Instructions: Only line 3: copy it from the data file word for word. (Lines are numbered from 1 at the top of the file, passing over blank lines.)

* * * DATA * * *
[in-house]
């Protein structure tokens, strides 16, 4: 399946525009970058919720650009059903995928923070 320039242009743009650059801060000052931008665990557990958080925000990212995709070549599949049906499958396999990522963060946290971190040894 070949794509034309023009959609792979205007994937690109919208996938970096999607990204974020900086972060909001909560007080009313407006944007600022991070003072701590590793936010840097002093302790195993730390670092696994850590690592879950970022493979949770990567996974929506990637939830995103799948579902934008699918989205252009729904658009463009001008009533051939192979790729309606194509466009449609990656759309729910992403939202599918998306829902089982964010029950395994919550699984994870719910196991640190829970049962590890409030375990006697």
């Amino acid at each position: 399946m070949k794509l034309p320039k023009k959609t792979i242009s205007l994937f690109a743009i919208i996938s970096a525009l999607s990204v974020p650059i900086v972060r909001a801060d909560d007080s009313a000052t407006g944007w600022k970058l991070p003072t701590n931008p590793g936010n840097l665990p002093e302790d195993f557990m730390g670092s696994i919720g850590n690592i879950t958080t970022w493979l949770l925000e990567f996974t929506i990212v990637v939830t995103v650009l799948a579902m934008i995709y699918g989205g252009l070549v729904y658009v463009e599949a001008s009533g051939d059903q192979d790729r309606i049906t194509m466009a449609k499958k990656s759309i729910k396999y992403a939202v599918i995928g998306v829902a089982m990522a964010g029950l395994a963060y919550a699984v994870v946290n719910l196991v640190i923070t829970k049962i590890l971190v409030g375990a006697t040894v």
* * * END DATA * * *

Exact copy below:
């Amino acid at each position: 399946m070949k794509l034309p320039k023009k959609t792979i242009s205007l994937f690109a743009i919208i996938s970096a525009l999607s990204v974020p650059i900086v972060r909001a801060d909560d007080s009313a000052t407006g944007w600022k970058l991070p003072t701590n931008p590793g936010n840097l665990p002093e302790d195993f557990m730390g670092s696994i919720g850590n690592i879950t958080t970022w493979l949770l925000e990567f996974t929506i990212v990637v939830t995103v650009l799948a579902m934008i995709y699918g989205g252009l070549v729904y658009v463009e599949a001008s009533g051939d059903q192979d790729r309606i049906t194509m466009a449609k499958k990656s759309i729910k396999y992403a939202v599918i995928g998306v829902a089982m990522a964010g029950l395994a963060y919550a699984v994870v946290n719910l196991v640190i923070t829970k049962i590890l971190v409030g375990a006697t040894v």